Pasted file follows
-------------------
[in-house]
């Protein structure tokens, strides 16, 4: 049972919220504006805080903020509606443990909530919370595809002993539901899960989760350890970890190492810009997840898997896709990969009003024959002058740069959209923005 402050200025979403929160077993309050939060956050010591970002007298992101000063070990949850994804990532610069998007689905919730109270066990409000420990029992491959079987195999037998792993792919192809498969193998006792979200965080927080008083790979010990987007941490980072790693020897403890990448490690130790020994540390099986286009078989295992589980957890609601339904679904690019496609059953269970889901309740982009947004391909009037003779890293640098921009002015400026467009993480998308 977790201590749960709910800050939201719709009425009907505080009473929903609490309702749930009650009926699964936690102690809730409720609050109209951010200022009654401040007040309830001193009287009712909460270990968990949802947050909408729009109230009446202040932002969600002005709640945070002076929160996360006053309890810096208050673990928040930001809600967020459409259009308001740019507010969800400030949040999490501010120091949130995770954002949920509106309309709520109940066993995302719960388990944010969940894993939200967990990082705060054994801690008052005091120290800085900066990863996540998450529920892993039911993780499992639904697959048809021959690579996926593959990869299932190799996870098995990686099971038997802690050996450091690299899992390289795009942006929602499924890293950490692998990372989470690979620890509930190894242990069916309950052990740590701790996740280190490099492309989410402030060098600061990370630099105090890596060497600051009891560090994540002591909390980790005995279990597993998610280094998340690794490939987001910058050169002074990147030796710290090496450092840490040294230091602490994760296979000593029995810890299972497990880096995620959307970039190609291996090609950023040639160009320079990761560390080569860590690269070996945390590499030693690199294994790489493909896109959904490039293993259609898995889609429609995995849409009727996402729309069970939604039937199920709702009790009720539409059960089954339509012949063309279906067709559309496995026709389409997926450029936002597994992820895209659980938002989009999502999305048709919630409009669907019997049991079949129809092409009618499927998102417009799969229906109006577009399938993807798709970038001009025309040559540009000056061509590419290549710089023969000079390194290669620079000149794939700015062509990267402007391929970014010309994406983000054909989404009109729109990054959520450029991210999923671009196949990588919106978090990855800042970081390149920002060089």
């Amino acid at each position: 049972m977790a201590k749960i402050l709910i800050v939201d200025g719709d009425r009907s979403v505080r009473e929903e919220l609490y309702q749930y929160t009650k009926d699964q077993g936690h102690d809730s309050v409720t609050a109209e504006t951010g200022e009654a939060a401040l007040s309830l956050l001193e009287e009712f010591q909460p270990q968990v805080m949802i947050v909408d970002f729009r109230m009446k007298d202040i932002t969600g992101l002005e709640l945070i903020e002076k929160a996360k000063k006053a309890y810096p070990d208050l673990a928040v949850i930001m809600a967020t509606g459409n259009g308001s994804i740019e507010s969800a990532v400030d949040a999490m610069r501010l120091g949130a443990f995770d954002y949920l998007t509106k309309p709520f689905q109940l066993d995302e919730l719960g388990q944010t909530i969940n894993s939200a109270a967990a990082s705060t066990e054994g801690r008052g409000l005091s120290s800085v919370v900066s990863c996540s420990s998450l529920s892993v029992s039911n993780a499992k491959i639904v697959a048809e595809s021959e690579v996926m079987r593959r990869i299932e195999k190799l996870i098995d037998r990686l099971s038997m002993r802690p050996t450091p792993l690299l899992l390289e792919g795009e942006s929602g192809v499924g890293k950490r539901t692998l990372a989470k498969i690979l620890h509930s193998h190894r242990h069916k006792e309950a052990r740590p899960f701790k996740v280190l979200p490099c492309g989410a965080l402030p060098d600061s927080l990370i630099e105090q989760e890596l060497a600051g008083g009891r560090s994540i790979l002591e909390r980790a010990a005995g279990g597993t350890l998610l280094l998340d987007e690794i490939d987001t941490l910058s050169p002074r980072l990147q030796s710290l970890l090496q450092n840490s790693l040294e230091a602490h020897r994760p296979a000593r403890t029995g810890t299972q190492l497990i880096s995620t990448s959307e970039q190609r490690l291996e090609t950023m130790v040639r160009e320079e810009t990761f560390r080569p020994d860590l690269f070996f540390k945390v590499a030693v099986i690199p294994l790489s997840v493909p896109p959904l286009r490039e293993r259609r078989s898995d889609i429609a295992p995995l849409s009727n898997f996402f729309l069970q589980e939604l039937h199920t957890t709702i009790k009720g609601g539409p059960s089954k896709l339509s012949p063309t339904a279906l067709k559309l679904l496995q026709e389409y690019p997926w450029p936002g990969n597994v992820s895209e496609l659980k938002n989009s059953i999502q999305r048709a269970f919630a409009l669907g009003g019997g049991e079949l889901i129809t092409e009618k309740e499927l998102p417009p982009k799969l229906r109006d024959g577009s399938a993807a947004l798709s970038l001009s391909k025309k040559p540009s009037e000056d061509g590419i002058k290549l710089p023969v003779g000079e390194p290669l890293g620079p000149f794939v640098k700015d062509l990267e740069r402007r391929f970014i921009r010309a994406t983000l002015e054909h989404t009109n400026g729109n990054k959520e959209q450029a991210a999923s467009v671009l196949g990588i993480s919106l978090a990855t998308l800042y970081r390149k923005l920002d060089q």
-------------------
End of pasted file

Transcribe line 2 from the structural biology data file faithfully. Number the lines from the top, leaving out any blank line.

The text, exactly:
């Protein structure tokens, strides 16, 4: 049972919220504006805080903020509606443990909530919370595809002993539901899960989760350890970890190492810009997840898997896709990969009003024959002058740069959209923005 402050200025979403929160077993309050939060956050010591970002007298992101000063070990949850994804990532610069998007689905919730109270066990409000420990029992491959079987195999037998792993792919192809498969193998006792979200965080927080008083790979010990987007941490980072790693020897403890990448490690130790020994540390099986286009078989295992589980957890609601339904679904690019496609059953269970889901309740982009947004391909009037003779890293640098921009002015400026467009993480998308 977790201590749960709910800050939201719709009425009907505080009473929903609490309702749930009650009926699964936690102690809730409720609050109209951010200022009654401040007040309830001193009287009712909460270990968990949802947050909408729009109230009446202040932002969600002005709640945070002076929160996360006053309890810096208050673990928040930001809600967020459409259009308001740019507010969800400030949040999490501010120091949130995770954002949920509106309309709520109940066993995302719960388990944010969940894993939200967990990082705060054994801690008052005091120290800085900066990863996540998450529920892993039911993780499992639904697959048809021959690579996926593959990869299932190799996870098995990686099971038997802690050996450091690299899992390289795009942006929602499924890293950490692998990372989470690979620890509930190894242990069916309950052990740590701790996740280190490099492309989410402030060098600061990370630099105090890596060497600051009891560090994540002591909390980790005995279990597993998610280094998340690794490939987001910058050169002074990147030796710290090496450092840490040294230091602490994760296979000593029995810890299972497990880096995620959307970039190609291996090609950023040639160009320079990761560390080569860590690269070996945390590499030693690199294994790489493909896109959904490039293993259609898995889609429609995995849409009727996402729309069970939604039937199920709702009790009720539409059960089954339509012949063309279906067709559309496995026709389409997926450029936002597994992820895209659980938002989009999502999305048709919630409009669907019997049991079949129809092409009618499927998102417009799969229906109006577009399938993807798709970038001009025309040559540009000056061509590419290549710089023969000079390194290669620079000149794939700015062509990267402007391929970014010309994406983000054909989404009109729109990054959520450029991210999923671009196949990588919106978090990855800042970081390149920002060089």